If you follow financial news, chances are you’ve been seeing a lot of stories about the U.S. Department of Labor’s (DOL) new Fiduciary Rule and what it means to both advisers and consumers. I first wrote about the Fiduciary Rule in February, and have been watching developments unfold along with more than 300,000 advisers practicing in wirehouse, broker-dealer and Registered Investment Adviser (RIA) channels throughout the country.
Today, the (DOL) released its final rule, which is expected to go into effect by early next year. Here’s a great report that explains the implications of the Fiduciary Rule for investors, and in today’s post, I thought I’d answer some different questions based on other articles I’ve been seeing in the news.
Other advisers have compared the impact of the DOL’s fiduciary rule to the Affordable Care Act. Is it as big? Why or why not?
In my opinion, this is a ridiculous comparison by those who would try to taint this rule in the same political way they tried to taint the Affordable Care Act. This DOL rule is an attempt to clarify what I believe is already in the law. If someone provides financial advice (which includes whether or not to make a rollover from a participant’s 401k plan), that individual is required to do so on a fiduciary basis. The problem is that most firms (and their advisers) don’t adhere to this higher standard, and further, they don’t want to! They don’t really provide what might legally be called “advice” during the rollover process. Instead, they convince clients to roll out to individual IRAs and then sell the clients products that are not in their best interests. Unfortunately, most times, the clients don’t even know this is happening. This DOL rule will specifically prohibit these predatory advisers from taking this action. If the advisers don’t provide good reasons for a roll out, to establish that they are working in the participant’s best interests, these advisers could face sanctions. So, I suppose it is “big” in providing protection to participants, and it is “big” because now, predatory advisers need to take additional steps to ensure they aren’t crossing the line.
Is the industry ready for this?
Many fee-only and fee-based advisers can accommodate these rules immediately. The brokerage industry won’t be able to be as able to make swift changes. Stand-alone brokers don’t give “advice” unless it’s through an affiliated RIA. If they are already affiliated with an RIA, they also may give advice, but they must follow the rules. These fee-based advisers (brokers with affiliated RIA firms) may not want to be accountable, but they are surely able to be accountable.
What should consumers expect as a result of this? More paperwork? Will the new rule be confusing?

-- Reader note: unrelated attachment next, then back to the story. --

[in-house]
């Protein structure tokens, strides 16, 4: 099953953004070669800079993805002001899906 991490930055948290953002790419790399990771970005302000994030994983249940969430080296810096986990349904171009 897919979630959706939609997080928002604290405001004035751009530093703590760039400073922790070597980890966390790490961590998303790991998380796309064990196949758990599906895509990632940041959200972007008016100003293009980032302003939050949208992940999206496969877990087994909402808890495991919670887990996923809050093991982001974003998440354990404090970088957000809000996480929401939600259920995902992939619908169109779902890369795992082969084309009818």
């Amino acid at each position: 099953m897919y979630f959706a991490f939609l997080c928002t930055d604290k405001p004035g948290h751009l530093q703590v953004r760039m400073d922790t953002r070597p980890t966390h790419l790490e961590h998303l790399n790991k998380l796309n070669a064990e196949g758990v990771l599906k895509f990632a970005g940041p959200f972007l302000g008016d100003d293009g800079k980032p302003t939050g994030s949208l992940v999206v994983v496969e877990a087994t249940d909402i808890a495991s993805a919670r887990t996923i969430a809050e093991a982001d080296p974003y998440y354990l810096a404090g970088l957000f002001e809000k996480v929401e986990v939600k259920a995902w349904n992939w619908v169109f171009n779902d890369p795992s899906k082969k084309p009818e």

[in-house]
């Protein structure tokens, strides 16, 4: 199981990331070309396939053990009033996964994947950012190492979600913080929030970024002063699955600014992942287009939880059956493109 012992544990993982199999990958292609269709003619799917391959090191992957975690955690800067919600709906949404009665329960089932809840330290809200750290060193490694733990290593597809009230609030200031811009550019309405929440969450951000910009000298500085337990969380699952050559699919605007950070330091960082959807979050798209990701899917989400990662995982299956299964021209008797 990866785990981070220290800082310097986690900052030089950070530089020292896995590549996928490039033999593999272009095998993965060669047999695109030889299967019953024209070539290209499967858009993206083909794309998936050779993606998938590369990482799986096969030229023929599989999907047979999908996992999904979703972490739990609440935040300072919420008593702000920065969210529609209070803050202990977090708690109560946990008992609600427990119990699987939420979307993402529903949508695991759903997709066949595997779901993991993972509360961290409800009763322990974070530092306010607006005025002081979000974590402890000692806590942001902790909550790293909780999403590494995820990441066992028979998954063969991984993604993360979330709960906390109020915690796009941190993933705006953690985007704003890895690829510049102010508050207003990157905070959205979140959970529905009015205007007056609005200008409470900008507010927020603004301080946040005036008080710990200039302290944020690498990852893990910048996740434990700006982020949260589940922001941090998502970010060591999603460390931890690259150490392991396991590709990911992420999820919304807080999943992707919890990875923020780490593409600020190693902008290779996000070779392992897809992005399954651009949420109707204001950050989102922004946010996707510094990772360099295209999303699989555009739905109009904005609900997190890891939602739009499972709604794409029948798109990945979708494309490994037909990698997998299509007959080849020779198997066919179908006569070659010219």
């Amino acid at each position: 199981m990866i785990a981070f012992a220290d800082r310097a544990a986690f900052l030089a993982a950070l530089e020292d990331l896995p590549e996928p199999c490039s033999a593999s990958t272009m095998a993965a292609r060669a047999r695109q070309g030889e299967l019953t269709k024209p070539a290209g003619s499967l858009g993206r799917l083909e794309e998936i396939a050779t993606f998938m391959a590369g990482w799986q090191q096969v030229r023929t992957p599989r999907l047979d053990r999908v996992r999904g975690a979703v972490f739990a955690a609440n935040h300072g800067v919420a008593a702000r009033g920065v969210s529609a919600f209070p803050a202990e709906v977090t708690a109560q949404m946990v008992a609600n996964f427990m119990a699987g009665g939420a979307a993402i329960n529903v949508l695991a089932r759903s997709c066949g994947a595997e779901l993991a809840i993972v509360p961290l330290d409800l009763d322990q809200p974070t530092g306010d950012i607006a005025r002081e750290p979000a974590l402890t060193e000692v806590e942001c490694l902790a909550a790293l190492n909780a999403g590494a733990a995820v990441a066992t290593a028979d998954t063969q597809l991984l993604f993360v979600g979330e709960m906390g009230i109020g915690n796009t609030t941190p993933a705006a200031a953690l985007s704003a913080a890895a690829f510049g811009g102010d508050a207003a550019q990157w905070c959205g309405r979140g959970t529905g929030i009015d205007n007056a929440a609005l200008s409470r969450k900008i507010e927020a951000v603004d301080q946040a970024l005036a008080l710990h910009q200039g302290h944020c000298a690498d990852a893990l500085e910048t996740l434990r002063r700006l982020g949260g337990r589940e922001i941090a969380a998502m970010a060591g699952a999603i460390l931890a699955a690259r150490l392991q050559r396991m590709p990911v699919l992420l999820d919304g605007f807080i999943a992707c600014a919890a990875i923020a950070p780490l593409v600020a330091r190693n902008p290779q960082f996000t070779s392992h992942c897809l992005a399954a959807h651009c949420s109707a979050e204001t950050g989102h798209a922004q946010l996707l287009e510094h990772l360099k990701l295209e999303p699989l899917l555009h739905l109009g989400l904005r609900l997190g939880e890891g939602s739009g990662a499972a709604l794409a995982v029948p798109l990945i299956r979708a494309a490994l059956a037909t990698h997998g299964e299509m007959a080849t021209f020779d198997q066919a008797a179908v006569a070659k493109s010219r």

I’m not sure what the consumer should expect in regards to paperwork, if any. One of the reasons this rule was developed, in my opinion, is that brokers and fee-based firms got around giving fiduciary advice by having a client sign paperwork that indicated the broker / fee-based adviser was not responsible for giving fiduciary advice. In essence, if they got the client to sign a piece of paper that stated that the product was “suitable,” they skirted the higher fiduciary standard of care. I actually think this rule will put the paperwork burden back where it should be – on the advisers, requiring them to document how their rollover advice served the best interests of the client. It will become more difficult for that adviser to skirt around his or her fiduciary responsibility.
Will this be a difficult transition for some advisers?
Yes, it will be difficult for some advisers, especially those who try to skirt their fiduciary responsibility. The brokerage industry will likely be shut out of being able to do rollovers, unless it accepts fiduciary duty. I find that unlikely.
How does this rule affect AMDG Financial?
This rule is basically a non-event for us. We have always acted in our clients’ best interest; we accept, gladly, the fiduciary duty, the duty of loyalty to our clients. I think this rule provides a level playing field. Many participants never knew, or may never know, that their brokers or non-fiduciary advisers took advantage of them. No check and balance existed previously. The DOL rule helps provide that check and balance. The rule can’t likely prevent a bad actor from perpetrating a bad rollover, but it does put in place a measure that can be used to hold bad actors responsible. If they violate these rules, they can lose their license to practice. That is a huge step in the right direction. Responsibility is an important aspect of fiduciary duty.
If you have questions about the DOL’s new Fiduciary Rule, I encourage you to call us. We exist to serve your best interests, now and always.